When Luna's crew find out that their atomic-powered rocket ship will not be allowed to make America's first-ever flight to the moon, the three men decide to take off immediately, before government bureaucrats can stop them. With the help of an engineer they convince to come along, the four men blast off on a tough and dangerous voyage, overcoming near-insuperable odds to reach and land on the moon.
Robert A. Heinlein's story "Destination Moon" became a sensation after the movie DESTINATION MOON, directed by Irving Pichel, produced by George Pal, set designs by the great artist Chesley Bonestell and with Heinlein as collaborator on the screenplay, was released in 1950. The movie and Heinlein's story inspired generations of space enthusiasts, engineers, astronauts, science fiction writers, and all those who dream of mankind's future among the stars.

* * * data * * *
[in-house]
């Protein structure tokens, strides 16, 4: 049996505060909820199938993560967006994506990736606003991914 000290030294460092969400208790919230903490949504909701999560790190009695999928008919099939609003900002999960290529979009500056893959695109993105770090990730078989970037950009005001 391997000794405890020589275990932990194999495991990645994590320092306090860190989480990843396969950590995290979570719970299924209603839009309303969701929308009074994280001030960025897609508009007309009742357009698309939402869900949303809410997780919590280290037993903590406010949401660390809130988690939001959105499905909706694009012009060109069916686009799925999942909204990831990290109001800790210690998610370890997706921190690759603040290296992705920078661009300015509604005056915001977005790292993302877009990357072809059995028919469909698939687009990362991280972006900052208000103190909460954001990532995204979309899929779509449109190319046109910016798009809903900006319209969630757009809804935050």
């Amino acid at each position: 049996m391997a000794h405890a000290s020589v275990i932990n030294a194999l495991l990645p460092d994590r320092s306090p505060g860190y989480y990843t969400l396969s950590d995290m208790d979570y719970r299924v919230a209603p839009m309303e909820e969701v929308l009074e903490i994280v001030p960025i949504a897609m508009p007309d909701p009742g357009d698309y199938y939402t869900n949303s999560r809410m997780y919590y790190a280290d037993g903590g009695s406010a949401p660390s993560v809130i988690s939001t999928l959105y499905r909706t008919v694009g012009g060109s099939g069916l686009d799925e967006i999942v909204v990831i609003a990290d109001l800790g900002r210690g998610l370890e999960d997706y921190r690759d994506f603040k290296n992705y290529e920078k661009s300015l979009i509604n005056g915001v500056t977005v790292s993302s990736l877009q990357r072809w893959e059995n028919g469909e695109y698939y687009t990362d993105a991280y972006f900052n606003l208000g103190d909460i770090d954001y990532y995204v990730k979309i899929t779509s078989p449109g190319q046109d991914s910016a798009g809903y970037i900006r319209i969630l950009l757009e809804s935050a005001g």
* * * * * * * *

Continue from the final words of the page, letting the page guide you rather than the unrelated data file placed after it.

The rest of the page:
Here is Robert A. Heinlein's classic story "Destination Moon" as well as the author's article "Shooting 'Destination Moon' ", first published in the July 1950 issue of Astounding Science Fiction. As Heinlein remarked, "The problem of shooting a movie of a space flight is not simply one of getting a good story. Doing the job is a technical assignment darned near as tough as making the flight itself!"
|Publisher:||Spectrum Literary Agency, Inc.|
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About the Author
Date of Birth:July 7, 1907
Date of Death:May 8, 1988
Place of Birth:Butler, Missouri
Place of Death:Carmel, California
Education:Graduate of U.S. Naval Academy, 1929; attended University of California, Los Angeles, 1934, for graduate study in physic